Twenty-nine residential and business properties had to be moved from two blocks of the city at the bridge's touch down location.

At this time, “I sat down with our right-of-way (ROW) engineer and we developed a work package concept that allowed us about one year of time to start construction and not impact the ROW schedule. We didn't need any ROW until work package four which basically began in 2015,” Ward explained.

Within days of agreeing on a work package schedule with Ames Construction, MnDOT began the ROW acquisition process.

“The work package approach allowed us to address some of these time sensitive elements that can affect traditional projects like ROW acquisition and environmental permits,” Ward emphasized.

With a July, 2014 start date for construction and what Ward called a “tremendously aggressive start,” and as ROW acquisition continued, Ames workers and equipment moved in.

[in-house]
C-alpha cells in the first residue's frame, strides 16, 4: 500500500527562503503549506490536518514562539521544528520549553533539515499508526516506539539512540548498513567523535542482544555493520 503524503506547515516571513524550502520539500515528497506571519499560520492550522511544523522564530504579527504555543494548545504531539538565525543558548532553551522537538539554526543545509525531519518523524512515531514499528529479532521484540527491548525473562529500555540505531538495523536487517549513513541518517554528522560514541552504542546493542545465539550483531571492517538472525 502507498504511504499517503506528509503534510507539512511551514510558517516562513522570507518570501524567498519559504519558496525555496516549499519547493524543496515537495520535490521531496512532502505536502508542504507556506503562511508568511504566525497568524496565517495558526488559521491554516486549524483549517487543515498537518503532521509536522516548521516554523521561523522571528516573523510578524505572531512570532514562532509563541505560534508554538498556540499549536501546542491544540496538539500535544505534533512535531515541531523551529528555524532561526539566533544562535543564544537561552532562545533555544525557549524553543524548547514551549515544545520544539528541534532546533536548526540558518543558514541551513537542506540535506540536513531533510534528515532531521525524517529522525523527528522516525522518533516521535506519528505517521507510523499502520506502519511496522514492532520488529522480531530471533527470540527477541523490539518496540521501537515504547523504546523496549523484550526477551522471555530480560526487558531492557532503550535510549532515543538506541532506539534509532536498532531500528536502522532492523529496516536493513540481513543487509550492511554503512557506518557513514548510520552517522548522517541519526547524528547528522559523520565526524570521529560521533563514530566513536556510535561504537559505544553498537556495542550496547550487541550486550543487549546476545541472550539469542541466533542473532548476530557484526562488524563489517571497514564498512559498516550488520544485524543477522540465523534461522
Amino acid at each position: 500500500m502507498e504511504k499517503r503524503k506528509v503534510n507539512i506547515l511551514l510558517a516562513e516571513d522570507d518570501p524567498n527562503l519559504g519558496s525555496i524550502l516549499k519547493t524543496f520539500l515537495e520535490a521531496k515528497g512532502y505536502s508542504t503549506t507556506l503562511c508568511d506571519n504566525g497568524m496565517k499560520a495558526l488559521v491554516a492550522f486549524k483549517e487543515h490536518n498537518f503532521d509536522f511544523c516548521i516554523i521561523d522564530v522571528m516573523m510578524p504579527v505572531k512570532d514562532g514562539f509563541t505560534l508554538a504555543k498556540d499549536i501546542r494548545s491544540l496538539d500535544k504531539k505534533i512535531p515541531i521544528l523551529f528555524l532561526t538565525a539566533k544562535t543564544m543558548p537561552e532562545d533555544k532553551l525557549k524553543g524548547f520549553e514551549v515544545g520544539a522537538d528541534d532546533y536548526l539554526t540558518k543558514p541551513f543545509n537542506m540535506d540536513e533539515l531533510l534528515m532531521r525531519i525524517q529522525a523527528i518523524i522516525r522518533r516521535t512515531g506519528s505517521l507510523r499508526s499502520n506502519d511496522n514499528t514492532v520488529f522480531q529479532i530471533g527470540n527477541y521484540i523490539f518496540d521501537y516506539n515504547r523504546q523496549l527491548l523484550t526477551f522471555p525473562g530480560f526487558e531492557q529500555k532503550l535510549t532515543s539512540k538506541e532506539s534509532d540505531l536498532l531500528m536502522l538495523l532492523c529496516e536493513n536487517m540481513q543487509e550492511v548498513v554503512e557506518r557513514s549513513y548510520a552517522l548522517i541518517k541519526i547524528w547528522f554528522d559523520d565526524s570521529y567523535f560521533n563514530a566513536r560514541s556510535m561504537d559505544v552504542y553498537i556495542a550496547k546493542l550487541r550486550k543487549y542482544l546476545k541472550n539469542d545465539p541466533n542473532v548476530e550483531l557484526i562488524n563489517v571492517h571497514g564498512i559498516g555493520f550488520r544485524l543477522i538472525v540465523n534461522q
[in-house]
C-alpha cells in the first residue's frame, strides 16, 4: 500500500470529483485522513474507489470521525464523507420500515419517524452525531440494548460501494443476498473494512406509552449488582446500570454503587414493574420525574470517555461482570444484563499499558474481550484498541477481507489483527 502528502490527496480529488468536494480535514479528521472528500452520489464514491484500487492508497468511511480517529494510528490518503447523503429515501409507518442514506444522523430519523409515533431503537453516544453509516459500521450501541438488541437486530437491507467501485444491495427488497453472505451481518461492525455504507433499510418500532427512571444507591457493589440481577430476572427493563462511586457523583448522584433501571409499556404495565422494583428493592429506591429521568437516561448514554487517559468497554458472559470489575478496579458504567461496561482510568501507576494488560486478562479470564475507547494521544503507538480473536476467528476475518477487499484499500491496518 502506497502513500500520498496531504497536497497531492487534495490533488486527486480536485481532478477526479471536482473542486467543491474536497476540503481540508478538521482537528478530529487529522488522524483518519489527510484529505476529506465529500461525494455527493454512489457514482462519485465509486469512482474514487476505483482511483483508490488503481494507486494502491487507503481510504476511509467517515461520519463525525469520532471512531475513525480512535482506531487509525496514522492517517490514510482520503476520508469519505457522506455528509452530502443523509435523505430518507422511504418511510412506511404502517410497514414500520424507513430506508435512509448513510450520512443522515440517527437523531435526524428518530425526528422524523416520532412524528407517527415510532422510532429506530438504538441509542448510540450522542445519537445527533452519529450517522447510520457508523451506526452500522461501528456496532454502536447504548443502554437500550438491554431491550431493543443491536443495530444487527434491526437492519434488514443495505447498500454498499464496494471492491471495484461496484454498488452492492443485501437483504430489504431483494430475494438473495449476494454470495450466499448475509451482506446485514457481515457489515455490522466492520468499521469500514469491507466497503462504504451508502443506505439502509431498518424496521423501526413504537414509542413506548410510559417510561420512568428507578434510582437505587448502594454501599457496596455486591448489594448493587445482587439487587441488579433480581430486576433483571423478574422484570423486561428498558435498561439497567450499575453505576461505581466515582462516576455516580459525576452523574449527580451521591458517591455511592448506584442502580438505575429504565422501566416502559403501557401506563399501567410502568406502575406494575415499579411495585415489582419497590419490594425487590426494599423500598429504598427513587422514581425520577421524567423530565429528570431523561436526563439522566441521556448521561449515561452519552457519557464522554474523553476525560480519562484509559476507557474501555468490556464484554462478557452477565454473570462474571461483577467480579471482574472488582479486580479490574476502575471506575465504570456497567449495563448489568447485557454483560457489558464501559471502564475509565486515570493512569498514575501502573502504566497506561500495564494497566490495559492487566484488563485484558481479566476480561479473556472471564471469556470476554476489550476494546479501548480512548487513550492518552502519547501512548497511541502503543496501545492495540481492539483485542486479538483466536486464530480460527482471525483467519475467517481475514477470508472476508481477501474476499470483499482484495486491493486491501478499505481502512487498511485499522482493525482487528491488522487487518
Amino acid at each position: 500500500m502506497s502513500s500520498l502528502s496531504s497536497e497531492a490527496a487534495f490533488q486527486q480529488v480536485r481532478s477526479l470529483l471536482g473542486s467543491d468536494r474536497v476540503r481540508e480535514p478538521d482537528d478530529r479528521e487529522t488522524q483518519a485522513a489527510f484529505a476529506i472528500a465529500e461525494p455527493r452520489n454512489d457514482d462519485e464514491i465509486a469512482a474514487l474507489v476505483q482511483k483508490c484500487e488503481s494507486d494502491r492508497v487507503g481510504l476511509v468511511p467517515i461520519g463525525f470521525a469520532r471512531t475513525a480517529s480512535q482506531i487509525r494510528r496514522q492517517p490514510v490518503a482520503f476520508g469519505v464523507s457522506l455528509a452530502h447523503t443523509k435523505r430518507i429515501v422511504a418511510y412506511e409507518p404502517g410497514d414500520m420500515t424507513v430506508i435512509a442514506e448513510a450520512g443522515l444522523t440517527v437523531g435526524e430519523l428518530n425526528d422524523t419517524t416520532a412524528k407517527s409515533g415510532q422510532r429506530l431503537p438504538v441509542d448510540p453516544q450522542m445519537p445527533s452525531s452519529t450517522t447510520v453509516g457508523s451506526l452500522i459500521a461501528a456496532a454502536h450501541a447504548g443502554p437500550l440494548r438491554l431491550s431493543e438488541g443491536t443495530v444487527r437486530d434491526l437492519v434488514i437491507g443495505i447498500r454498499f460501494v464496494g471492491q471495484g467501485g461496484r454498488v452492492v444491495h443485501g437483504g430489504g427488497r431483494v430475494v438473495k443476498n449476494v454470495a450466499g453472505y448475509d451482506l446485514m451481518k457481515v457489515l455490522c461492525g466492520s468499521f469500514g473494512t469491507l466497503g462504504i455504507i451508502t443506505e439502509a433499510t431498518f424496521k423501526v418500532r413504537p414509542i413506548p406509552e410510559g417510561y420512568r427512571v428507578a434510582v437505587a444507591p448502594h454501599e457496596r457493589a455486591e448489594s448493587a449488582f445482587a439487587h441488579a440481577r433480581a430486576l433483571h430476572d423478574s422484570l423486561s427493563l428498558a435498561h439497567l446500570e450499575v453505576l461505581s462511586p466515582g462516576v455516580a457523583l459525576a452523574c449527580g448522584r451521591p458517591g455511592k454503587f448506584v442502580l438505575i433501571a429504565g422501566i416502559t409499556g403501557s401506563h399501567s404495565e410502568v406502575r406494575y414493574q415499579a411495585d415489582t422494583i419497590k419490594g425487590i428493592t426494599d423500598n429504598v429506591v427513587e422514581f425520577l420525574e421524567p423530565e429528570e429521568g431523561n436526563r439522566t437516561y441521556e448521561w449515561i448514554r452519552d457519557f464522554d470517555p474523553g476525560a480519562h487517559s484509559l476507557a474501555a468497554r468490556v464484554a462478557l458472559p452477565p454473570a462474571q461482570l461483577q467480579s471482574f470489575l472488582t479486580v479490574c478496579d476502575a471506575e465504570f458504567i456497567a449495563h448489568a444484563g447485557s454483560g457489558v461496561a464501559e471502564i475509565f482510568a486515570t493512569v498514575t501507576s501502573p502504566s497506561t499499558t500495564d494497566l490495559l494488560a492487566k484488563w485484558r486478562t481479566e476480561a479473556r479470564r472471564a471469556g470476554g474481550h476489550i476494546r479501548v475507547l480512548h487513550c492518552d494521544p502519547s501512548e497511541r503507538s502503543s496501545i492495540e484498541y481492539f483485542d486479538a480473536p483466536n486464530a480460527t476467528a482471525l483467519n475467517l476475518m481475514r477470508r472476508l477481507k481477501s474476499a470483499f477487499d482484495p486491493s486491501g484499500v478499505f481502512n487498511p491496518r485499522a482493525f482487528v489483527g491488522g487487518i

Bringing in approximately 100 trades people to build the bridge, they would rely on dozens of pieces of heavy equipment. The equipment roster included Cat excavators, dozers, graders, JLG lifts and a half dozen cranes including heavy duty Manitowoc and Terex models to build the bridge.

Quantities included dredging 10,000 cu. yd. (7,650 cu m) of sand for fill from the main river channel. For the structure, crews poured 24,250 cu. yd. (18,540 cu m) of concrete, installed 225,000 lbs. (102,000 kg) of reinforcement steel and 221 mi. (356 km) of post tension strand steel.